Public Health (IDPH) conducted blood lead screenings of subdivision residents.
Increased lead exposure and absorption would have resulted in elevated levels of
lead in the blood. The blood lead screenings showed no abnormally high levels of
lead in the blood of local residents.
How can lead
Lead levels near the smelter may pose a health hazard, particularly to children, if
ingested or inhaled in sufficient quantities. Individuals can be exposed to lead by
breathing contaminated dust, by swallowing contaminated soil, and by eating
unwashed food that was grown in contaminated soil.
Exposure to contaminated soil is more dangerous to young children because of
their frequent hand-to-mouth activity and their increased susceptibility to lead.
Dust from contaminated soil can be tracked into the house on shoes and can end
up on indoor surfaces and toys.
Lead can affect almost every organ and system in the human body. The area of
the body that is the most sensitive to lead is the central nervous system,
particularly in children. Unborn children can also be exposed to lead through their
mothers. Harmful effects include premature births, smaller babies, decreased
mental ability in infants, learning difficulties, and reduced growth in young
children. These effects are more common after exposure to high levels of lead.
How can I
lead in the soil?
If lead contaminated soil exists around your home, you should take the following
measures to protect your family from exposure:
1. Practice good hygiene habits.
Wash children’s hands and faces frequently, especially before eating and
bed time. Keep their fingernails clean and short. Adults should wash their
hands before feeding their children, smoking, eating or drinking. Discourage
children from placing fingers and non-food items in their mouths. Frequently
clean toys or objects that children put in their mouths.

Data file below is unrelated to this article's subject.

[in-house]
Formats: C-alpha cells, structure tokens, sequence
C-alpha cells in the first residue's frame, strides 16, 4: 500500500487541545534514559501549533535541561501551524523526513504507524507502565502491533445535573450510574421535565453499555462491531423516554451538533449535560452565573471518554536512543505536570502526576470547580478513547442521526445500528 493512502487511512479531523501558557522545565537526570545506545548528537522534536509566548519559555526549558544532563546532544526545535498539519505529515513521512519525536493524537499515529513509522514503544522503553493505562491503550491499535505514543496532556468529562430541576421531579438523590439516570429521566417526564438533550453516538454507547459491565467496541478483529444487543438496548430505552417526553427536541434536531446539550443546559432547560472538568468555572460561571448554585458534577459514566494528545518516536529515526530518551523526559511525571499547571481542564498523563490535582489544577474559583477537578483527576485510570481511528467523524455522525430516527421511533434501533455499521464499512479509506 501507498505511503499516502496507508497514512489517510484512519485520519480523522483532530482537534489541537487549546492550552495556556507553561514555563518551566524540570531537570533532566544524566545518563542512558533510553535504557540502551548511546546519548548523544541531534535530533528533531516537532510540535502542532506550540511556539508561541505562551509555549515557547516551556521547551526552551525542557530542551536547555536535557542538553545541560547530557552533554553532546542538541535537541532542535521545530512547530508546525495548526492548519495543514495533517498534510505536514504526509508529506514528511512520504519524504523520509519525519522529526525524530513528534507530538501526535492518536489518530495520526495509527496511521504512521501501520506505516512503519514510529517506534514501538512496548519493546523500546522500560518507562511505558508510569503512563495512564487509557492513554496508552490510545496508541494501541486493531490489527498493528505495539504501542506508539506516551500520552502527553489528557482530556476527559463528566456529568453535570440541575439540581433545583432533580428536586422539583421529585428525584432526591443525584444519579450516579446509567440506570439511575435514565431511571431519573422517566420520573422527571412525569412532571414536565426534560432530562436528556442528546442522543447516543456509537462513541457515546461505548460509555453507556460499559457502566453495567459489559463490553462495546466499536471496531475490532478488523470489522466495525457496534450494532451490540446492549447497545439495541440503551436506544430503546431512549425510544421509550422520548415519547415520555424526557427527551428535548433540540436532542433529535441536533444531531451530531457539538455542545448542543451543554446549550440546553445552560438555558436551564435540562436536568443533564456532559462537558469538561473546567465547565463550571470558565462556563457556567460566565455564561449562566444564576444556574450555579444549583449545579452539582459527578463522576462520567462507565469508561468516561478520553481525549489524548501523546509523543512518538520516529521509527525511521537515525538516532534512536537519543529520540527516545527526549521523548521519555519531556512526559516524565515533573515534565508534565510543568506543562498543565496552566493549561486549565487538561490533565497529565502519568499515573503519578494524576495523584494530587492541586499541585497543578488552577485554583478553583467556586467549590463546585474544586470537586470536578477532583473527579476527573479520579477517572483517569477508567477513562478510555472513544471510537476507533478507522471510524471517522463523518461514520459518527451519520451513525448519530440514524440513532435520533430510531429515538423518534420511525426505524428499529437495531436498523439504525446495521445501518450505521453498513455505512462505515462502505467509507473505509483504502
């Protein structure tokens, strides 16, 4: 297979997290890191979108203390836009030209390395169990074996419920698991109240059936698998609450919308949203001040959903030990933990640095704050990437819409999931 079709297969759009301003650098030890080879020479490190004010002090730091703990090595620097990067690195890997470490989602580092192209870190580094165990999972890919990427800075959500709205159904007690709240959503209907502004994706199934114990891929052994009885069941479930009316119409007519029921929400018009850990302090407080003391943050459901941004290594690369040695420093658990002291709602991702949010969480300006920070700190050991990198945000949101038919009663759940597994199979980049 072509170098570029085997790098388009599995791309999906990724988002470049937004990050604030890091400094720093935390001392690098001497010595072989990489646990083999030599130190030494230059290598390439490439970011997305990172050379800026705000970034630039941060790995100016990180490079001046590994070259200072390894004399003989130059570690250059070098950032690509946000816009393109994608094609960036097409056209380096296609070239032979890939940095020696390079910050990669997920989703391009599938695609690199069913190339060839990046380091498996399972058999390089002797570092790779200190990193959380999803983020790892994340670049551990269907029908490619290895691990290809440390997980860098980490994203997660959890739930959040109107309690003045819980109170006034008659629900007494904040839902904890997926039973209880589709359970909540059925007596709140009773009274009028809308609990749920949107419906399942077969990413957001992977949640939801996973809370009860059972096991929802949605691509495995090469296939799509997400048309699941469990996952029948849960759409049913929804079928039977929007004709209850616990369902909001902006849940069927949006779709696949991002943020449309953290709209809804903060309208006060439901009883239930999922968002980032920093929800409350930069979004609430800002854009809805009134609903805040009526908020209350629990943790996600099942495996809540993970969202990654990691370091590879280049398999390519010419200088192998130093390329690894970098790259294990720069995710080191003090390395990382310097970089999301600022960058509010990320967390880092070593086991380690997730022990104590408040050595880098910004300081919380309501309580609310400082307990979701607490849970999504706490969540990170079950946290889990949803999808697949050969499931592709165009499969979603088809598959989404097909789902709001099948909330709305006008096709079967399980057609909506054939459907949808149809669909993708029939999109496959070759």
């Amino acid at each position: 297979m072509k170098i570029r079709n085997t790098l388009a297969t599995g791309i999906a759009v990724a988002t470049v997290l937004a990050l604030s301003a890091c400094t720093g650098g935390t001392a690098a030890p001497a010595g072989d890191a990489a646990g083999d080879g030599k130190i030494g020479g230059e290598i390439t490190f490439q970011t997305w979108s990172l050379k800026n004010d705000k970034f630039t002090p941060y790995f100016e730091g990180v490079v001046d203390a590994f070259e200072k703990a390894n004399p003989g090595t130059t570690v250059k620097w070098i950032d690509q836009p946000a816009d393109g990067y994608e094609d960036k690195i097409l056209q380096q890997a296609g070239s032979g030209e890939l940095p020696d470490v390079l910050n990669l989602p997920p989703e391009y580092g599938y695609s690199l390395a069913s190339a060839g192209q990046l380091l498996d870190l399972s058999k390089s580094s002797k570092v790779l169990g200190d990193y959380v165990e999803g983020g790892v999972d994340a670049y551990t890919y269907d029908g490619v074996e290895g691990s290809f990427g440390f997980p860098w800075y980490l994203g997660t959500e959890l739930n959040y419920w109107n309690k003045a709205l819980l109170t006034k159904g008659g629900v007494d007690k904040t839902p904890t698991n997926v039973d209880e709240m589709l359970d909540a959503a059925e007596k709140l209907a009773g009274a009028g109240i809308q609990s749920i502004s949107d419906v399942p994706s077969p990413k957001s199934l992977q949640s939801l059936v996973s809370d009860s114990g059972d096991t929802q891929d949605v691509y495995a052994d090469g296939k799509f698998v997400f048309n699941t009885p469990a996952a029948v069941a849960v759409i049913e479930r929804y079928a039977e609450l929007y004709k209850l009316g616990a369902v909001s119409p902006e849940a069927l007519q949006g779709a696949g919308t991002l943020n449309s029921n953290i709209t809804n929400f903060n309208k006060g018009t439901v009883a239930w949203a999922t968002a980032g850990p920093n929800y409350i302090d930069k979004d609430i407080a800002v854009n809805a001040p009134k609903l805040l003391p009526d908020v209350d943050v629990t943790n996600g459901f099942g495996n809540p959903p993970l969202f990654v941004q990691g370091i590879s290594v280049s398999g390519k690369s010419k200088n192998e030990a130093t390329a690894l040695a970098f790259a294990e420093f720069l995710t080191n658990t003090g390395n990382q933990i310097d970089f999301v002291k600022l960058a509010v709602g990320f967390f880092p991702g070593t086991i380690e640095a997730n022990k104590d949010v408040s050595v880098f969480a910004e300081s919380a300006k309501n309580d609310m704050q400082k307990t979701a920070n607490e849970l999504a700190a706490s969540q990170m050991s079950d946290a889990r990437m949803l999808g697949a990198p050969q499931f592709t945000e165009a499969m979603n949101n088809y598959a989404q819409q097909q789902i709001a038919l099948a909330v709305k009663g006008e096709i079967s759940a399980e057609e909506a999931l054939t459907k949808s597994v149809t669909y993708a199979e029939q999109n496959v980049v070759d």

2. Practice good housekeeping techniques.
Remove your shoes upon entering your home to prevent tracking
contaminated soil inside. Store your outdoor shoes at entryways.
Vacuum your carpeting, rugs and upholstery often. Regular vacuuming will
keep dust from accumulating.
3. Create barriers to contaminated soil.
Removing debris, turning over the soil, sodding, covering with plastic or
cement or excavating and disposing of contaminated soil will reduce
exposure. The area should be kept moist while working with the soil to
reduce dust formation. Ensure that the new soil is not contaminated. Do not
disturb contaminated soil on windy days or when children or pregnant
women are present.
Keep windows closed on windy days, at least on the windward side of the
house. This will help to keep dust from being blown inside. Fences, bushes
and grass help reduce the dispersion of contaminated soil. Thoroughly wash
garden vegetables before eating them.
4. Don’t let children play or dig in contaminated soil.
Build a sandbox with a bottom and fill it with clean sand to provide children
with a safe play area.
5. Don’t let children play or dig in potentially contaminated sediments.
Do not allow children to play in the mud or sediments in drainage ways, in
Pine Lake or in the Unnamed Pond located east of the Pine Lake Road cul-de-
How can I find
out if my child
Based on the lead levels in the soil near the former St. Louis Smelting and
Refining Company property, IDPH is recommending that all children six years old
and younger that live or spend much of their time in the area have their blood
tested for lead. All homes near and within the former company property have
been sent a letter with this recommendation.
Fact Sheet #3 - St. Louis Smelting And Refining Page 2 of 3
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